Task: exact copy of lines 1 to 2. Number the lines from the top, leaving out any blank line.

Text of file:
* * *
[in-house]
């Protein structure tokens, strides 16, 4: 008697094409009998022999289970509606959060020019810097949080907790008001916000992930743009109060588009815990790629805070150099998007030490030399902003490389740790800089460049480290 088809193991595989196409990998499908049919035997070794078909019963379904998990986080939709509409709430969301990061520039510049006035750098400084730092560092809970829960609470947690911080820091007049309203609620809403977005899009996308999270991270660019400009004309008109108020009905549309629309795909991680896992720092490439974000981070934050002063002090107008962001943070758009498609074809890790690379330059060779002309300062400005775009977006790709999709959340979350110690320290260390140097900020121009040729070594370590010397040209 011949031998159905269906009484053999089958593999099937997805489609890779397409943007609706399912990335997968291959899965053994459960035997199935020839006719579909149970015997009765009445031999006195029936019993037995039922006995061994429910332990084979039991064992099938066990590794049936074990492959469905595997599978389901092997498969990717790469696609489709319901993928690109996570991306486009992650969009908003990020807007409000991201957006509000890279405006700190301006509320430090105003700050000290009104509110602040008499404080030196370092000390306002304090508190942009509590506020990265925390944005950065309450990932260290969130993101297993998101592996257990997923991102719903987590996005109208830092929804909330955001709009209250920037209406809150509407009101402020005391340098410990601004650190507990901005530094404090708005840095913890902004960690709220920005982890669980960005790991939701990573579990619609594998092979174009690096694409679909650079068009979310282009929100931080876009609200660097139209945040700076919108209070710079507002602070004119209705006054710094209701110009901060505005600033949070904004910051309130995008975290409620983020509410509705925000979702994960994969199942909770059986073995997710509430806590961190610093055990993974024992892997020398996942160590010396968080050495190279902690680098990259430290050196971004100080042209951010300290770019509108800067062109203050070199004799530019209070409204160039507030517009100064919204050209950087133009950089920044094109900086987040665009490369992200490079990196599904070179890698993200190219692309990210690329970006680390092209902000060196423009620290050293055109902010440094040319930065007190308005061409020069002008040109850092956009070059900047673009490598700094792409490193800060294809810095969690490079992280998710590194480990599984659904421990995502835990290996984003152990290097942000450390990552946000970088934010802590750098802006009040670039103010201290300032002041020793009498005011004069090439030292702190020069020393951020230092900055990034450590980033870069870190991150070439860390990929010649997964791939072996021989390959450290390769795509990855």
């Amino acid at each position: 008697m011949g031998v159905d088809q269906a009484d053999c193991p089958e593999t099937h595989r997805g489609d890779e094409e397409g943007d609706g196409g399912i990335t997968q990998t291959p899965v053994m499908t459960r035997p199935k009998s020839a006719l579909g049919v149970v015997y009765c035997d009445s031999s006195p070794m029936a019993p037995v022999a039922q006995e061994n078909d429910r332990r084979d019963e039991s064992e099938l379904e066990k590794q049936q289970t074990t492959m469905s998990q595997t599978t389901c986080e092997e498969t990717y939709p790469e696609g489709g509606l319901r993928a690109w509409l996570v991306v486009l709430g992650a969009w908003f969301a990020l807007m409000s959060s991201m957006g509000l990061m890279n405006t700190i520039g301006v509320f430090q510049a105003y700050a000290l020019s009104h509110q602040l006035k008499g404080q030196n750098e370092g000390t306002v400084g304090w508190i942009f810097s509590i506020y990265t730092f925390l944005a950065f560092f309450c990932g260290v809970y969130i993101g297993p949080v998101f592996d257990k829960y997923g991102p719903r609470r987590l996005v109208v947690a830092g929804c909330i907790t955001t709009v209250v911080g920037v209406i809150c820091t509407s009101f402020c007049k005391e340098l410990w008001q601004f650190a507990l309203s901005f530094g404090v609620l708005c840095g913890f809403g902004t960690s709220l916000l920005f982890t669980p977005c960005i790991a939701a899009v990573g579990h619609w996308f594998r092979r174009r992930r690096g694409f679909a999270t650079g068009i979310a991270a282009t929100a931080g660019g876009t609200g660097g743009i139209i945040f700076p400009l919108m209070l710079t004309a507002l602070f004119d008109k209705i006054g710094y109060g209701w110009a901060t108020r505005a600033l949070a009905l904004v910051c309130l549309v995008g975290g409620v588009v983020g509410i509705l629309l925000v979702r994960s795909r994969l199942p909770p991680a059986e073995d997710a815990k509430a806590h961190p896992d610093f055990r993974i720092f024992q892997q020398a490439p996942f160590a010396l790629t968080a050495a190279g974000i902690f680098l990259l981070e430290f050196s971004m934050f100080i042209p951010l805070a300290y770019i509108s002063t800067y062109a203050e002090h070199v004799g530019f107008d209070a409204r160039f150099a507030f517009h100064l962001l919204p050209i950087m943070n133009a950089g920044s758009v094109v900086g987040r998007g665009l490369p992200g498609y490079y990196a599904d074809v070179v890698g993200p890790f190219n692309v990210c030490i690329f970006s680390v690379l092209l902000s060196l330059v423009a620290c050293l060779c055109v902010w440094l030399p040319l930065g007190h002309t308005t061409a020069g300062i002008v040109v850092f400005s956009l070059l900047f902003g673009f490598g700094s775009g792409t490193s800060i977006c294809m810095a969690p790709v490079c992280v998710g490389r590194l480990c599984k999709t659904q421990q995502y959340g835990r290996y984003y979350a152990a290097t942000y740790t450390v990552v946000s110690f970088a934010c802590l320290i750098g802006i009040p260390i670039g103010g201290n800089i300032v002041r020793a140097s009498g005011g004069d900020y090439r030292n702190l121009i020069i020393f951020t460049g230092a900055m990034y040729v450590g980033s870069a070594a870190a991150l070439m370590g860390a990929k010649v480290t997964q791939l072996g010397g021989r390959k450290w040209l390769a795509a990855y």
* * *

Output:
[in-house]
């Protein structure tokens, strides 16, 4: 008697094409009998022999289970509606959060020019810097949080907790008001916000992930743009109060588009815990790629805070150099998007030490030399902003490389740790800089460049480290 088809193991595989196409990998499908049919035997070794078909019963379904998990986080939709509409709430969301990061520039510049006035750098400084730092560092809970829960609470947690911080820091007049309203609620809403977005899009996308999270991270660019400009004309008109108020009905549309629309795909991680896992720092490439974000981070934050002063002090107008962001943070758009498609074809890790690379330059060779002309300062400005775009977006790709999709959340979350110690320290260390140097900020121009040729070594370590010397040209 011949031998159905269906009484053999089958593999099937997805489609890779397409943007609706399912990335997968291959899965053994459960035997199935020839006719579909149970015997009765009445031999006195029936019993037995039922006995061994429910332990084979039991064992099938066990590794049936074990492959469905595997599978389901092997498969990717790469696609489709319901993928690109996570991306486009992650969009908003990020807007409000991201957006509000890279405006700190301006509320430090105003700050000290009104509110602040008499404080030196370092000390306002304090508190942009509590506020990265925390944005950065309450990932260290969130993101297993998101592996257990997923991102719903987590996005109208830092929804909330955001709009209250920037209406809150509407009101402020005391340098410990601004650190507990901005530094404090708005840095913890902004960690709220920005982890669980960005790991939701990573579990619609594998092979174009690096694409679909650079068009979310282009929100931080876009609200660097139209945040700076919108209070710079507002602070004119209705006054710094209701110009901060505005600033949070904004910051309130995008975290409620983020509410509705925000979702994960994969199942909770059986073995997710509430806590961190610093055990993974024992892997020398996942160590010396968080050495190279902690680098990259430290050196971004100080042209951010300290770019509108800067062109203050070199004799530019209070409204160039507030517009100064919204050209950087133009950089920044094109900086987040665009490369992200490079990196599904070179890698993200190219692309990210690329970006680390092209902000060196423009620290050293055109902010440094040319930065007190308005061409020069002008040109850092956009070059900047673009490598700094792409490193800060294809810095969690490079992280998710590194480990599984659904421990995502835990290996984003152990290097942000450390990552946000970088934010802590750098802006009040670039103010201290300032002041020793009498005011004069090439030292702190020069020393951020230092900055990034450590980033870069870190991150070439860390990929010649997964791939072996021989390959450290390769795509990855």